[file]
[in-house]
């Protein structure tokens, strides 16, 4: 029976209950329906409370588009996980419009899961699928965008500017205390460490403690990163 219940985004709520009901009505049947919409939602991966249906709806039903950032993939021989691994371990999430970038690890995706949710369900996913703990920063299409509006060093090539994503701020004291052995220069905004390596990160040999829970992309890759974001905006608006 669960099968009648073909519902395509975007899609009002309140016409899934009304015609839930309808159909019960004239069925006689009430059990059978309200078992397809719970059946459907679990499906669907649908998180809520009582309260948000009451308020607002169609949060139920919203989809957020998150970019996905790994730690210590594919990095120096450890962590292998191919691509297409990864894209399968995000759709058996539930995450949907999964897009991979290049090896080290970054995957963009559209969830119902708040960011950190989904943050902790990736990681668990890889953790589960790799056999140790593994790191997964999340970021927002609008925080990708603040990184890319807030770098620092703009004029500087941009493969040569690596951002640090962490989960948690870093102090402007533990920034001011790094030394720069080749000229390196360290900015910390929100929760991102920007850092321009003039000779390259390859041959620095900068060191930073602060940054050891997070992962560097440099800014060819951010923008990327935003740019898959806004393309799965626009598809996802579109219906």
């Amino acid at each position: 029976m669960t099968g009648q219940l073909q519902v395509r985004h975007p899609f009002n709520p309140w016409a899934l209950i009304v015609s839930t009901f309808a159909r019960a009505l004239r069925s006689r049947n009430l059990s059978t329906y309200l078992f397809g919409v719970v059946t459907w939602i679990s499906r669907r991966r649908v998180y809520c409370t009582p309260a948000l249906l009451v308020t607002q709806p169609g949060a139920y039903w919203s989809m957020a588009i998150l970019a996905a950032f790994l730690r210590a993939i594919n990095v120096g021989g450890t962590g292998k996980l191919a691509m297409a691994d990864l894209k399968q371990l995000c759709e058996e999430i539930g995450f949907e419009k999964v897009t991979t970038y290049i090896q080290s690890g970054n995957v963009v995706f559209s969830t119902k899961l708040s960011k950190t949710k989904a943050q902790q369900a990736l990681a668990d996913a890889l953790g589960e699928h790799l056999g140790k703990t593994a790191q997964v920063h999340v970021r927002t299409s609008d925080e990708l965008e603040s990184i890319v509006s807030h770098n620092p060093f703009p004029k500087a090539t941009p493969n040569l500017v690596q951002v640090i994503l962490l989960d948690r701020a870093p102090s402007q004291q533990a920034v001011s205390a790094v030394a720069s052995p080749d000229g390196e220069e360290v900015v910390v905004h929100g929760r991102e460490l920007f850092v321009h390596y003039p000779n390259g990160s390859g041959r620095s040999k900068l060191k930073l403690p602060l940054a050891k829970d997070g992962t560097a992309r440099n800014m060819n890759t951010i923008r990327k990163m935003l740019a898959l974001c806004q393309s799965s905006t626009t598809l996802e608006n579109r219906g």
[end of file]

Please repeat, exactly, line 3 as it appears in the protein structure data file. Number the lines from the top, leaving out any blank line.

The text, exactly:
């Amino acid at each position: 029976m669960t099968g009648q219940l073909q519902v395509r985004h975007p899609f009002n709520p309140w016409a899934l209950i009304v015609s839930t009901f309808a159909r019960a009505l004239r069925s006689r049947n009430l059990s059978t329906y309200l078992f397809g919409v719970v059946t459907w939602i679990s499906r669907r991966r649908v998180y809520c409370t009582p309260a948000l249906l009451v308020t607002q709806p169609g949060a139920y039903w919203s989809m957020a588009i998150l970019a996905a950032f790994l730690r210590a993939i594919n990095v120096g021989g450890t962590g292998k996980l191919a691509m297409a691994d990864l894209k399968q371990l995000c759709e058996e999430i539930g995450f949907e419009k999964v897009t991979t970038y290049i090896q080290s690890g970054n995957v963009v995706f559209s969830t119902k899961l708040s960011k950190t949710k989904a943050q902790q369900a990736l990681a668990d996913a890889l953790g589960e699928h790799l056999g140790k703990t593994a790191q997964v920063h999340v970021r927002t299409s609008d925080e990708l965008e603040s990184i890319v509006s807030h770098n620092p060093f703009p004029k500087a090539t941009p493969n040569l500017v690596q951002v640090i994503l962490l989960d948690r701020a870093p102090s402007q004291q533990a920034v001011s205390a790094v030394a720069s052995p080749d000229g390196e220069e360290v900015v910390v905004h929100g929760r991102e460490l920007f850092v321009h390596y003039p000779n390259g990160s390859g041959r620095s040999k900068l060191k930073l403690p602060l940054a050891k829970d997070g992962t560097a992309r440099n800014m060819n890759t951010i923008r990327k990163m935003l740019a898959l974001c806004q393309s799965s905006t626009t598809l996802e608006n579109r219906g």